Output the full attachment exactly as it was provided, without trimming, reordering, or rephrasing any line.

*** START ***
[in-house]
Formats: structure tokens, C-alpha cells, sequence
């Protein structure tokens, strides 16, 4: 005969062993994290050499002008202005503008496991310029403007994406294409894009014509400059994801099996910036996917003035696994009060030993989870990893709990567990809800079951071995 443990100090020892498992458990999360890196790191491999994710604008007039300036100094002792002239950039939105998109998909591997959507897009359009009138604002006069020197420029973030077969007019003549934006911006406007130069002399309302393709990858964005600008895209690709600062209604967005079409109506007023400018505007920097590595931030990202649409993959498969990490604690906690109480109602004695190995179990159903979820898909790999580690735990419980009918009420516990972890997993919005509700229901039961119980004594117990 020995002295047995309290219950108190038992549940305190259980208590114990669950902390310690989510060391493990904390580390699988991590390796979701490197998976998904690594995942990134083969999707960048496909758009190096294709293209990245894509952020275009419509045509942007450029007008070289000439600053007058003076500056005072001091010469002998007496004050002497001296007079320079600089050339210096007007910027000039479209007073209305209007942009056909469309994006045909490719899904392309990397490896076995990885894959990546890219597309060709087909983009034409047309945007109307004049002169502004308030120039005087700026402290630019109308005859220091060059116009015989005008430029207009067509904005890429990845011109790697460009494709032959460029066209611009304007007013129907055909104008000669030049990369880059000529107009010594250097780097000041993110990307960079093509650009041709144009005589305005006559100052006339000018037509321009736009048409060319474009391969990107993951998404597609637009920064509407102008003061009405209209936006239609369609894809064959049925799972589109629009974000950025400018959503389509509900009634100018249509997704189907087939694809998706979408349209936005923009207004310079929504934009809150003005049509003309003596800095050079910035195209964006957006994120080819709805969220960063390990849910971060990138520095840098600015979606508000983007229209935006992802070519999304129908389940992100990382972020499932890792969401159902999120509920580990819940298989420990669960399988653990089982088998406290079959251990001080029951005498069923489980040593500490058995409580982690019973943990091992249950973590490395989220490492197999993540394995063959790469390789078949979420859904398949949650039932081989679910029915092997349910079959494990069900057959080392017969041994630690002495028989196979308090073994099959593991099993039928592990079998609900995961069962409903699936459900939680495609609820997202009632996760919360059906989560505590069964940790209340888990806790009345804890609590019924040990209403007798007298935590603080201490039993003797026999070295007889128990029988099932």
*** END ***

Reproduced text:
[in-house]
Formats: structure tokens, C-alpha cells, sequence
């Protein structure tokens, strides 16, 4: 005969062993994290050499002008202005503008496991310029403007994406294409894009014509400059994801099996910036996917003035696994009060030993989870990893709990567990809800079951071995 443990100090020892498992458990999360890196790191491999994710604008007039300036100094002792002239950039939105998109998909591997959507897009359009009138604002006069020197420029973030077969007019003549934006911006406007130069002399309302393709990858964005600008895209690709600062209604967005079409109506007023400018505007920097590595931030990202649409993959498969990490604690906690109480109602004695190995179990159903979820898909790999580690735990419980009918009420516990972890997993919005509700229901039961119980004594117990 020995002295047995309290219950108190038992549940305190259980208590114990669950902390310690989510060391493990904390580390699988991590390796979701490197998976998904690594995942990134083969999707960048496909758009190096294709293209990245894509952020275009419509045509942007450029007008070289000439600053007058003076500056005072001091010469002998007496004050002497001296007079320079600089050339210096007007910027000039479209007073209305209007942009056909469309994006045909490719899904392309990397490896076995990885894959990546890219597309060709087909983009034409047309945007109307004049002169502004308030120039005087700026402290630019109308005859220091060059116009015989005008430029207009067509904005890429990845011109790697460009494709032959460029066209611009304007007013129907055909104008000669030049990369880059000529107009010594250097780097000041993110990307960079093509650009041709144009005589305005006559100052006339000018037509321009736009048409060319474009391969990107993951998404597609637009920064509407102008003061009405209209936006239609369609894809064959049925799972589109629009974000950025400018959503389509509900009634100018249509997704189907087939694809998706979408349209936005923009207004310079929504934009809150003005049509003309003596800095050079910035195209964006957006994120080819709805969220960063390990849910971060990138520095840098600015979606508000983007229209935006992802070519999304129908389940992100990382972020499932890792969401159902999120509920580990819940298989420990669960399988653990089982088998406290079959251990001080029951005498069923489980040593500490058995409580982690019973943990091992249950973590490395989220490492197999993540394995063959790469390789078949979420859904398949949650039932081989679910029915092997349910079959494990069900057959080392017969041994630690002495028989196979308090073994099959593991099993039928592990079998609900995961069962409903699936459900939680495609609820997202009632996760919360059906989560505590069964940790209340888990806790009345804890609590019924040990209403007798007298935590603080201490039993003797026999070295007889128990029988099932």